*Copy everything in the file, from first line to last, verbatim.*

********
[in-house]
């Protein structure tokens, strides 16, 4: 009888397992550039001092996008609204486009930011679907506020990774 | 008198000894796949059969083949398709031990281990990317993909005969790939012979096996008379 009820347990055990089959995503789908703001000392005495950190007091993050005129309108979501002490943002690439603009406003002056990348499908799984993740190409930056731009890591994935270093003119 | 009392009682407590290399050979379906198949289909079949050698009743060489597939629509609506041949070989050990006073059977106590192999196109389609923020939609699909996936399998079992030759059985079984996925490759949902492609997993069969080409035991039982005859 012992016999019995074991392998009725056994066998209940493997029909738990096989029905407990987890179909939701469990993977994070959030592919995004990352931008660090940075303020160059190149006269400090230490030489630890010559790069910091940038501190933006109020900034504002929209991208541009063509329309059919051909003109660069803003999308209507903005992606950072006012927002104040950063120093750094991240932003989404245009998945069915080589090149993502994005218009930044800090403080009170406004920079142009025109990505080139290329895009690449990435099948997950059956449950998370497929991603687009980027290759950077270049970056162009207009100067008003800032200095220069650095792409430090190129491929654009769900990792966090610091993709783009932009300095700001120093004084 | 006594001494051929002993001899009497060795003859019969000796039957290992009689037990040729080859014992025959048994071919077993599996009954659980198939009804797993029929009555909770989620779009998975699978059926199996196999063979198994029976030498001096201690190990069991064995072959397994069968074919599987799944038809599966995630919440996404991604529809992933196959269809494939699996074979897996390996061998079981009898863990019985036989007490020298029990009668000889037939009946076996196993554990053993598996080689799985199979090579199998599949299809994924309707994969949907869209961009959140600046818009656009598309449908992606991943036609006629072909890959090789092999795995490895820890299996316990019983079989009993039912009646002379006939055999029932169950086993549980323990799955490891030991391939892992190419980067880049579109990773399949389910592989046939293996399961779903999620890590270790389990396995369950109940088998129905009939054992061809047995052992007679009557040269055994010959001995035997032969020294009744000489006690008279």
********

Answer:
[in-house]
């Protein structure tokens, strides 16, 4: 009888397992550039001092996008609204486009930011679907506020990774 | 008198000894796949059969083949398709031990281990990317993909005969790939012979096996008379 009820347990055990089959995503789908703001000392005495950190007091993050005129309108979501002490943002690439603009406003002056990348499908799984993740190409930056731009890591994935270093003119 | 009392009682407590290399050979379906198949289909079949050698009743060489597939629509609506041949070989050990006073059977106590192999196109389609923020939609699909996936399998079992030759059985079984996925490759949902492609997993069969080409035991039982005859 012992016999019995074991392998009725056994066998209940493997029909738990096989029905407990987890179909939701469990993977994070959030592919995004990352931008660090940075303020160059190149006269400090230490030489630890010559790069910091940038501190933006109020900034504002929209991208541009063509329309059919051909003109660069803003999308209507903005992606950072006012927002104040950063120093750094991240932003989404245009998945069915080589090149993502994005218009930044800090403080009170406004920079142009025109990505080139290329895009690449990435099948997950059956449950998370497929991603687009980027290759950077270049970056162009207009100067008003800032200095220069650095792409430090190129491929654009769900990792966090610091993709783009932009300095700001120093004084 | 006594001494051929002993001899009497060795003859019969000796039957290992009689037990040729080859014992025959048994071919077993599996009954659980198939009804797993029929009555909770989620779009998975699978059926199996196999063979198994029976030498001096201690190990069991064995072959397994069968074919599987799944038809599966995630919440996404991604529809992933196959269809494939699996074979897996390996061998079981009898863990019985036989007490020298029990009668000889037939009946076996196993554990053993598996080689799985199979090579199998599949299809994924309707994969949907869209961009959140600046818009656009598309449908992606991943036609006629072909890959090789092999795995490895820890299996316990019983079989009993039912009646002379006939055999029932169950086993549980323990799955490891030991391939892992190419980067880049579109990773399949389910592989046939293996399961779903999620890590270790389990396995369950109940088998129905009939054992061809047995052992007679009557040269055994010959001995035997032969020294009744000489006690008279």